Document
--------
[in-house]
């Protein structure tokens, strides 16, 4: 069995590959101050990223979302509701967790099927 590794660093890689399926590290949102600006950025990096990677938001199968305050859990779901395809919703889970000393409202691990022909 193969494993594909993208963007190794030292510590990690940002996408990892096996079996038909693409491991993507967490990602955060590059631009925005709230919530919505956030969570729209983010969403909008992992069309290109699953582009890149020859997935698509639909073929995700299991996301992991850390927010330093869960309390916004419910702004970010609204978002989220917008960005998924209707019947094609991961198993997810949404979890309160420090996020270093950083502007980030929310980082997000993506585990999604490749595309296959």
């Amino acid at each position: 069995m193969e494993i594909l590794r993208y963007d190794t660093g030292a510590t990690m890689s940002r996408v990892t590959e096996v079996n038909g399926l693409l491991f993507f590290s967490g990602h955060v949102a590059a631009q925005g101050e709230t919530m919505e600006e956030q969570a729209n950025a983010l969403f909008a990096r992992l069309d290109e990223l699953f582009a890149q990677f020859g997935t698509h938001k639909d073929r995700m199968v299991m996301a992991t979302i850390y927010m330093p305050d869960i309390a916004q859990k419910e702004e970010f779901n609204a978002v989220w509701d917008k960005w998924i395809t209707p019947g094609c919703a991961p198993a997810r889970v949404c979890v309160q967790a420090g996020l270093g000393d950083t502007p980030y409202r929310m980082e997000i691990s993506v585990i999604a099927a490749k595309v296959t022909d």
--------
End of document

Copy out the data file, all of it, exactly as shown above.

[in-house]
């Protein structure tokens, strides 16, 4: 069995590959101050990223979302509701967790099927 590794660093890689399926590290949102600006950025990096990677938001199968305050859990779901395809919703889970000393409202691990022909 193969494993594909993208963007190794030292510590990690940002996408990892096996079996038909693409491991993507967490990602955060590059631009925005709230919530919505956030969570729209983010969403909008992992069309290109699953582009890149020859997935698509639909073929995700299991996301992991850390927010330093869960309390916004419910702004970010609204978002989220917008960005998924209707019947094609991961198993997810949404979890309160420090996020270093950083502007980030929310980082997000993506585990999604490749595309296959």
């Amino acid at each position: 069995m193969e494993i594909l590794r993208y963007d190794t660093g030292a510590t990690m890689s940002r996408v990892t590959e096996v079996n038909g399926l693409l491991f993507f590290s967490g990602h955060v949102a590059a631009q925005g101050e709230t919530m919505e600006e956030q969570a729209n950025a983010l969403f909008a990096r992992l069309d290109e990223l699953f582009a890149q990677f020859g997935t698509h938001k639909d073929r995700m199968v299991m996301a992991t979302i850390y927010m330093p305050d869960i309390a916004q859990k419910e702004e970010f779901n609204a978002v989220w509701d917008k960005w998924i395809t209707p019947g094609c919703a991961p198993a997810r889970v949404c979890v309160q967790a420090g996020l270093g000393d950083t502007p980030y409202r929310m980082e997000i691990s993506v585990i999604a099927a490749k595309v296959t022909d």